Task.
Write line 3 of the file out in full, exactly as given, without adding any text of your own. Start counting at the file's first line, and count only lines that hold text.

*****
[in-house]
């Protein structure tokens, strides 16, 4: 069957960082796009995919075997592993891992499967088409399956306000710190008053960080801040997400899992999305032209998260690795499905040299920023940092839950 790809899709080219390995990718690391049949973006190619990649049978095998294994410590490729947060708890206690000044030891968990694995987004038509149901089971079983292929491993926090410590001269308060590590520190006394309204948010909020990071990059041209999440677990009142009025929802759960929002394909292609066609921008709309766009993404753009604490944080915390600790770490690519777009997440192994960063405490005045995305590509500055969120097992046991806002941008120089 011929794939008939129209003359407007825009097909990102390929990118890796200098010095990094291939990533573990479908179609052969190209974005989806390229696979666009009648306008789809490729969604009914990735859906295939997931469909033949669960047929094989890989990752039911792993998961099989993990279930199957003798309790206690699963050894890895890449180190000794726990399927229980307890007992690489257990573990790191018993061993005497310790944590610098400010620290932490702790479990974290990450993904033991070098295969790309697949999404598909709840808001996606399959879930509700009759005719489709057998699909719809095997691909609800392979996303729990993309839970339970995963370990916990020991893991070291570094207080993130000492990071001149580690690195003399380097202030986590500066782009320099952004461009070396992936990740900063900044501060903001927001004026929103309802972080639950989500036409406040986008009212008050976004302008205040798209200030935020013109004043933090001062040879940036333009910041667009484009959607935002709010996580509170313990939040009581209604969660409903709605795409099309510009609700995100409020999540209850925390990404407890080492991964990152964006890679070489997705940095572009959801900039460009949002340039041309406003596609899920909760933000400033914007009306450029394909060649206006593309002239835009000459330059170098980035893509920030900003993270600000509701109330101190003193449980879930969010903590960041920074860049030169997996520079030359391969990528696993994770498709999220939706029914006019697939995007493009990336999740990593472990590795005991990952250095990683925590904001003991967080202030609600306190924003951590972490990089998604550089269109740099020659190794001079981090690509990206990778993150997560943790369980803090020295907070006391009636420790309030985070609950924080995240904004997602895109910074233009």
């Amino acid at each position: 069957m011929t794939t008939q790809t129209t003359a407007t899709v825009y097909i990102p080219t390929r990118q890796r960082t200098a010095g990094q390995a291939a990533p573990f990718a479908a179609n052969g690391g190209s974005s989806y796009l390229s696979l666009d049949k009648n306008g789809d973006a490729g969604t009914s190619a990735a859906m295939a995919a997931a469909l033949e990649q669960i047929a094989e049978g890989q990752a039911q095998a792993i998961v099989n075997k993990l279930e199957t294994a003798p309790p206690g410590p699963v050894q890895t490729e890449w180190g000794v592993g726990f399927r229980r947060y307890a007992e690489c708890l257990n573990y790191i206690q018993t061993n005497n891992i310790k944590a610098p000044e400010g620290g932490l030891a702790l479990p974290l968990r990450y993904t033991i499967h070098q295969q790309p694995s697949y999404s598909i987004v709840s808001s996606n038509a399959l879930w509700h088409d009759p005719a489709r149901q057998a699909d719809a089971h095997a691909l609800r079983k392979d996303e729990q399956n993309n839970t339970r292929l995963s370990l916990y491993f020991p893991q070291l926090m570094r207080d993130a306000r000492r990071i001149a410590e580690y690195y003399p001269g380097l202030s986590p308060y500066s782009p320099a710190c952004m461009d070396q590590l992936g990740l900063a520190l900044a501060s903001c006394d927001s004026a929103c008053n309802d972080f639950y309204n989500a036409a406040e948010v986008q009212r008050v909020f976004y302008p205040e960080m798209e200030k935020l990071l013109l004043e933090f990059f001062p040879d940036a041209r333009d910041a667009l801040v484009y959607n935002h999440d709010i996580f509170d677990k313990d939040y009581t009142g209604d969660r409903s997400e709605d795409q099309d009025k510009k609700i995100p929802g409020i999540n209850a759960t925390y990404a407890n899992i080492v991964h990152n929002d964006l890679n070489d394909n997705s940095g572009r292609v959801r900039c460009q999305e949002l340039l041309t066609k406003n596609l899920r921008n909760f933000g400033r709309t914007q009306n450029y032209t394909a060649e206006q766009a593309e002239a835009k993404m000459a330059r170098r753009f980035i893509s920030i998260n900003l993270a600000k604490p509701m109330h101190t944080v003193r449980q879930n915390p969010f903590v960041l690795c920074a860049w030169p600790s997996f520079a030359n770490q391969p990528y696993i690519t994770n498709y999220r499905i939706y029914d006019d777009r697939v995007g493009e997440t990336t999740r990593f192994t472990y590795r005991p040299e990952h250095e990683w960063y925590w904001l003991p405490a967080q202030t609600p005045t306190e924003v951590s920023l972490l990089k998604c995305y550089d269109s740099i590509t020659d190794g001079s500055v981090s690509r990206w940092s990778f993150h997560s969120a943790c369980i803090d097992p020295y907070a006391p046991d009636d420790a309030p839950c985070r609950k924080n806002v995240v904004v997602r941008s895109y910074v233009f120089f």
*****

């Amino acid at each position: 069957m011929t794939t008939q790809t129209t003359a407007t899709v825009y097909i990102p080219t390929r990118q890796r960082t200098a010095g990094q390995a291939a990533p573990f990718a479908a179609n052969g690391g190209s974005s989806y796009l390229s696979l666009d049949k009648n306008g789809d973006a490729g969604t009914s190619a990735a859906m295939a995919a997931a469909l033949e990649q669960i047929a094989e049978g890989q990752a039911q095998a792993i998961v099989n075997k993990l279930e199957t294994a003798p309790p206690g410590p699963v050894q890895t490729e890449w180190g000794v592993g726990f399927r229980r947060y307890a007992e690489c708890l257990n573990y790191i206690q018993t061993n005497n891992i310790k944590a610098p000044e400010g620290g932490l030891a702790l479990p974290l968990r990450y993904t033991i499967h070098q295969q790309p694995s697949y999404s598909i987004v709840s808001s996606n038509a399959l879930w509700h088409d009759p005719a489709r149901q057998a699909d719809a089971h095997a691909l609800r079983k392979d996303e729990q399956n993309n839970t339970r292929l995963s370990l916990y491993f020991p893991q070291l926090m570094r207080d993130a306000r000492r990071i001149a410590e580690y690195y003399p001269g380097l202030s986590p308060y500066s782009p320099a710190c952004m461009d070396q590590l992936g990740l900063a520190l900044a501060s903001c006394d927001s004026a929103c008053n309802d972080f639950y309204n989500a036409a406040e948010v986008q009212r008050v909020f976004y302008p205040e960080m798209e200030k935020l990071l013109l004043e933090f990059f001062p040879d940036a041209r333009d910041a667009l801040v484009y959607n935002h999440d709010i996580f509170d677990k313990d939040y009581t009142g209604d969660r409903s997400e709605d795409q099309d009025k510009k609700i995100p929802g409020i999540n209850a759960t925390y990404a407890n899992i080492v991964h990152n929002d964006l890679n070489d394909n997705s940095g572009r292609v959801r900039c460009q999305e949002l340039l041309t066609k406003n596609l899920r921008n909760f933000g400033r709309t914007q009306n450029y032209t394909a060649e206006q766009a593309e002239a835009k993404m000459a330059r170098r753009f980035i893509s920030i998260n900003l993270a600000k604490p509701m109330h101190t944080v003193r449980q879930n915390p969010f903590v960041l690795c920074a860049w030169p600790s997996f520079a030359n770490q391969p990528y696993i690519t994770n498709y999220r499905i939706y029914d006019d777009r697939v995007g493009e997440t990336t999740r990593f192994t472990y590795r005991p040299e990952h250095e990683w960063y925590w904001l003991p405490a967080q202030t609600p005045t306190e924003v951590s920023l972490l990089k998604c995305y550089d269109s740099i590509t020659d190794g001079s500055v981090s690509r990206w940092s990778f993150h997560s969120a943790c369980i803090d097992p020295y907070a006391p046991d009636d420790a309030p839950c985070r609950k924080n806002v995240v904004v997602r941008s895109y910074v233009f120089f």